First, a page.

6. I’m not really interested in being a libertarian “home secretary”. I don’t in fact really thing that the posts exists – the only ones really substantive are the Prime Minister (I don’t want that) and the “Foreigners and War Minister”, which I think is the only thing I could honestly be.

      Upon the libertarian government closure of nearly all the “Universities” and “colleges”, and the turfing out of the “professors” and “lecturers” and “tutors” to the street, with their pornfiles and pen-drives of “tree-rings” with them in binliners, so that they might queue up to (learn how to) bricklay or machine-plant oilseed rape seedlings for fuel, the price of Labour might reasonably be driven down to the point that we could afford a few proper Nuclear Sumbarines again.

      I could then execute my foreigners’-policy properly and in orderly fashion, being Foreign Minister as I shall be. Any foreigners will be allowed in, provided that they want to be British. But there will be a short written test, of about 9 hours, including questions such as this:-

      “Historians have often disagreed about the relative merits of the Charter of Liberties and Magna Carta. In view of the time-difference and the changing political and economic conditions of the main peolitical classes active at each time (you must specify and describe them) what is your considered view about the relative merits of each Charter, and to what extent did each of them serve to emancipate or otherwise regulate the taxation-status of any political class at each time? Illustrate your essay with relevant examples, citing the appropriate sources from memory.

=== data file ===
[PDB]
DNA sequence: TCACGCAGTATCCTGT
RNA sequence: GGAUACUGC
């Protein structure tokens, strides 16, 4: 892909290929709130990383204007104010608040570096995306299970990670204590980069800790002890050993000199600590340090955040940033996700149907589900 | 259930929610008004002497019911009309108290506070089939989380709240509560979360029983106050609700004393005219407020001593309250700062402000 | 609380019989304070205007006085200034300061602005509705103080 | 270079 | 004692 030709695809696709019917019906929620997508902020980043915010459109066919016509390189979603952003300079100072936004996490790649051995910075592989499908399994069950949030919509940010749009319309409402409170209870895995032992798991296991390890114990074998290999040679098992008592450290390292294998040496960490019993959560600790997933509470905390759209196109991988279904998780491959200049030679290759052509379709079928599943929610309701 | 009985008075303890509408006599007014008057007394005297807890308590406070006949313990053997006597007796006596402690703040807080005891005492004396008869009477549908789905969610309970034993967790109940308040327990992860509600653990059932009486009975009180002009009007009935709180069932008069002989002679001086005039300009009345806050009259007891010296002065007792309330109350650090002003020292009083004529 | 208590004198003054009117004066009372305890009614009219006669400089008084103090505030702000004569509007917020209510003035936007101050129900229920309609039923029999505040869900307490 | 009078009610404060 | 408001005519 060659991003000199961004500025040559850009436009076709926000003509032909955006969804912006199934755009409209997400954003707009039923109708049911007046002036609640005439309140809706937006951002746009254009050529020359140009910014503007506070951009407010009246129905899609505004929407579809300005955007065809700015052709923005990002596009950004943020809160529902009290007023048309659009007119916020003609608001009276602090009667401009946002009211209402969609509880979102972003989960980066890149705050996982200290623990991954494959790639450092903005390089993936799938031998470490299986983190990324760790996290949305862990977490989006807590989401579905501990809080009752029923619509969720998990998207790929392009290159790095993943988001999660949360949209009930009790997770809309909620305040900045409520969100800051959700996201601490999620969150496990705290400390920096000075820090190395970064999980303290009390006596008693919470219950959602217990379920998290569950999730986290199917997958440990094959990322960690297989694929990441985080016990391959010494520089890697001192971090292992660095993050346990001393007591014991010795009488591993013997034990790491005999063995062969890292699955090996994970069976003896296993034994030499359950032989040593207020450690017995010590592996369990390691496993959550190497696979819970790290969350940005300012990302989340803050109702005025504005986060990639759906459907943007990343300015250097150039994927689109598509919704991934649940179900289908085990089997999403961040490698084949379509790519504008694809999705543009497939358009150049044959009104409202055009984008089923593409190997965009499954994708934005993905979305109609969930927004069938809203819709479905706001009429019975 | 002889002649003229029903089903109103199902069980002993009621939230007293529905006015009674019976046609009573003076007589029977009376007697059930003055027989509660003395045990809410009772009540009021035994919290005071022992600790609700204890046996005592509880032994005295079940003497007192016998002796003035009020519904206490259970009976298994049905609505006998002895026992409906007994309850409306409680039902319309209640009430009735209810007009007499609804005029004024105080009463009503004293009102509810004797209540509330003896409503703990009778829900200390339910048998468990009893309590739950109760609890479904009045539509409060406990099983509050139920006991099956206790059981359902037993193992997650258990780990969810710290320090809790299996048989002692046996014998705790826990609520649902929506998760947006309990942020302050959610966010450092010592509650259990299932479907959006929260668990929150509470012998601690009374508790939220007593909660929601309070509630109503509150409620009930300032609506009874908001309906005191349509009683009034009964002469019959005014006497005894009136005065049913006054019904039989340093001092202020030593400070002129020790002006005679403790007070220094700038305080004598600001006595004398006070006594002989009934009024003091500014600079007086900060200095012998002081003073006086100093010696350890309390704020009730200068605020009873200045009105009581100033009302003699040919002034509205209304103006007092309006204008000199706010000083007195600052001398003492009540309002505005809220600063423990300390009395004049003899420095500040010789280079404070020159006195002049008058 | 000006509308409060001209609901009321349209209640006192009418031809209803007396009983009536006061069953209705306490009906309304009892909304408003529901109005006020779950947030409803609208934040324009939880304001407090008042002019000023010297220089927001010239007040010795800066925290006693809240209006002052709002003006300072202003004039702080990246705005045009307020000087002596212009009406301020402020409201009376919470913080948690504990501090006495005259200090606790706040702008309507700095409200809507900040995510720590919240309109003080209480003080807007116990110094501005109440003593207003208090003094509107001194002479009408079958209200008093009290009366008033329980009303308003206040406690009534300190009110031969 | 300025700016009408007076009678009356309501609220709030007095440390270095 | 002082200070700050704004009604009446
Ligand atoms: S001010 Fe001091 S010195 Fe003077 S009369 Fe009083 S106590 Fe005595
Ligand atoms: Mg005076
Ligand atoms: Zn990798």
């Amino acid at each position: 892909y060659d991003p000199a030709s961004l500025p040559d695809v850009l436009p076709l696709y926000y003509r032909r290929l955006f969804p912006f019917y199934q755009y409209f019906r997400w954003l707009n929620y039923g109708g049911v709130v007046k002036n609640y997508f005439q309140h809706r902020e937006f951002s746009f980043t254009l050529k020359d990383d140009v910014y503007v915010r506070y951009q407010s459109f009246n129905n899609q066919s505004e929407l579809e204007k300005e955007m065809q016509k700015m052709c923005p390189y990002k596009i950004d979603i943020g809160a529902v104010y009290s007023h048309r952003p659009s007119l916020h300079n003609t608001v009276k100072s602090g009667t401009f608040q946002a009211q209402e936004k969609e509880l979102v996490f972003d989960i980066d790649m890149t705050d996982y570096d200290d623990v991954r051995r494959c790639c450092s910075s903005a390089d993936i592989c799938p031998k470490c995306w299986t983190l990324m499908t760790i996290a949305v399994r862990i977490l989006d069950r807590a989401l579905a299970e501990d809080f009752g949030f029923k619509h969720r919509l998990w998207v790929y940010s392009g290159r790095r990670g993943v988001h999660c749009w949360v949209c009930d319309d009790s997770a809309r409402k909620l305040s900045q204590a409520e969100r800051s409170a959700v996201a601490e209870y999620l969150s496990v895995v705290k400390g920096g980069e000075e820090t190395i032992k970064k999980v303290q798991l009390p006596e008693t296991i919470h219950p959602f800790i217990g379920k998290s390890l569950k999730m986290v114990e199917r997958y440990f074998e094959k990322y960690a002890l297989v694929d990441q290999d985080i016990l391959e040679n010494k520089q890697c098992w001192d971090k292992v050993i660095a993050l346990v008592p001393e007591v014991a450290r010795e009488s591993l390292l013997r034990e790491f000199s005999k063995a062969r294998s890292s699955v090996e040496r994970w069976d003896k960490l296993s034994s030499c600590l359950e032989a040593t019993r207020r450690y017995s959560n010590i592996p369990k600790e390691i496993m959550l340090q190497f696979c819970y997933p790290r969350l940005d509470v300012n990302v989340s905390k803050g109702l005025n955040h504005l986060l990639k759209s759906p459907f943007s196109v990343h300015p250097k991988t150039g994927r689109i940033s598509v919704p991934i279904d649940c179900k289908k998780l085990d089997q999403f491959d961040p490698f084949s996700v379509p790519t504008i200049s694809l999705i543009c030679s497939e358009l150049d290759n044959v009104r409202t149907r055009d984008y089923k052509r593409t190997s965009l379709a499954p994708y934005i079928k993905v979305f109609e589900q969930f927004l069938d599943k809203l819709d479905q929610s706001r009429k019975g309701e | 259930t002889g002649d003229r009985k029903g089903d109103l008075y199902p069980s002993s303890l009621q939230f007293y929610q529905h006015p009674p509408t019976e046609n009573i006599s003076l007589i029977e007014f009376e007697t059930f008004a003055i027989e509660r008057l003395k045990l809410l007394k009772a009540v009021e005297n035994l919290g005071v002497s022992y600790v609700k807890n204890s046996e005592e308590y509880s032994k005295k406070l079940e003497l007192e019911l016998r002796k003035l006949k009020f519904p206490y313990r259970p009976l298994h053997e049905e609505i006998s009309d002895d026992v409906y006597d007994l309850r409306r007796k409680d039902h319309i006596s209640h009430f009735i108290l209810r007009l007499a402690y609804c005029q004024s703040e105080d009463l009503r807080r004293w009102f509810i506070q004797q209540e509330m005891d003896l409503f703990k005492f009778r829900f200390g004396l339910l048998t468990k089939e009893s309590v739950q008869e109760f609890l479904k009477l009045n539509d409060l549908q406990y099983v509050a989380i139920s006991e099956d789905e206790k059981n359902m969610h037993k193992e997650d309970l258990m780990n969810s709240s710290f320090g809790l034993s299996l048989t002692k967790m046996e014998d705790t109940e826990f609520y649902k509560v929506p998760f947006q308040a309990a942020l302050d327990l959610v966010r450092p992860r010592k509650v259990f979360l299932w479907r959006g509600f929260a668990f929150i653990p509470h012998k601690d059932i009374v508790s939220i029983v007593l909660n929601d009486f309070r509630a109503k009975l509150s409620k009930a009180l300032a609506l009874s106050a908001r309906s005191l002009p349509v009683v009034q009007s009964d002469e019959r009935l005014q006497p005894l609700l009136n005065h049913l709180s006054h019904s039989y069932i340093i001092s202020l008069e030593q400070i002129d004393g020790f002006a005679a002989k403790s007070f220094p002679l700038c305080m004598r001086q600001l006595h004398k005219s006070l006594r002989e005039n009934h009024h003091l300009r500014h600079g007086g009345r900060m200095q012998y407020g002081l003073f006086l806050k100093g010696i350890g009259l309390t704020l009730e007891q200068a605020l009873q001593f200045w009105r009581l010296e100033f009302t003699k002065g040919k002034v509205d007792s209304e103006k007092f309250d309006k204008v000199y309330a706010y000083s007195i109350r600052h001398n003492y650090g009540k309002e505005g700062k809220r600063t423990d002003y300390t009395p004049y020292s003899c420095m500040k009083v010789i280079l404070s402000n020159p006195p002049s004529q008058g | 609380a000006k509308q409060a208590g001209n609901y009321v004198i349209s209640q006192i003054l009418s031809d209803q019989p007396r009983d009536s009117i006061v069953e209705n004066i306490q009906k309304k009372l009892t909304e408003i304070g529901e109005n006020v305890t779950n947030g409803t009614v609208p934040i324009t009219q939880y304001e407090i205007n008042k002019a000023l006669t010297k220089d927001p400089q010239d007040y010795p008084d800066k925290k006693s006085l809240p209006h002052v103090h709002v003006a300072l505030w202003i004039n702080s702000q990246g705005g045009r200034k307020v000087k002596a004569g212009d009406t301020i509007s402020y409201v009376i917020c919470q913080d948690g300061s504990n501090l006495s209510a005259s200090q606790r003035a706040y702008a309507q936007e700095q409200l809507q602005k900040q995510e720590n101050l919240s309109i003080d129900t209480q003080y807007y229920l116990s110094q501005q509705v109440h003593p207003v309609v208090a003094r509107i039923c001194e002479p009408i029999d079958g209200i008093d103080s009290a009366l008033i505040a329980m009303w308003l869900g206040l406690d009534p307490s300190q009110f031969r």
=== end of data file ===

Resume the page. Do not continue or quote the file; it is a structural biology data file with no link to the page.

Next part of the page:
(TIME ALLOWED: FOUR HOURS.)

    7. “The review of libel laws to protect freedom of speech”

      Ugghh. Weasel words, I think. Libel laws are already loaded in favour of the scummy mainstream media and everytime they get exposed as liars they push to relax the libel laws a bit further so they can get away with more and more lying. Libel used to be a criminal offence, nowadays it is simply a cost-benefit accounting decision by a global conglomerate. This looks like code for a further relaxation of the libel laws so that the media can frame and smear whomever they want. Better to have legal aid for libel so the individual can protect themselves from predation by global media liars or simply recriminalise it in extreme cases.

      Trial by Jury is also a dud. 12 good men and true are almost impossible to find nowadays, 12 morons from the multi-cultural mob on the other hand….

    8. Outlawing the finger-printing of children at school *without parental permission. *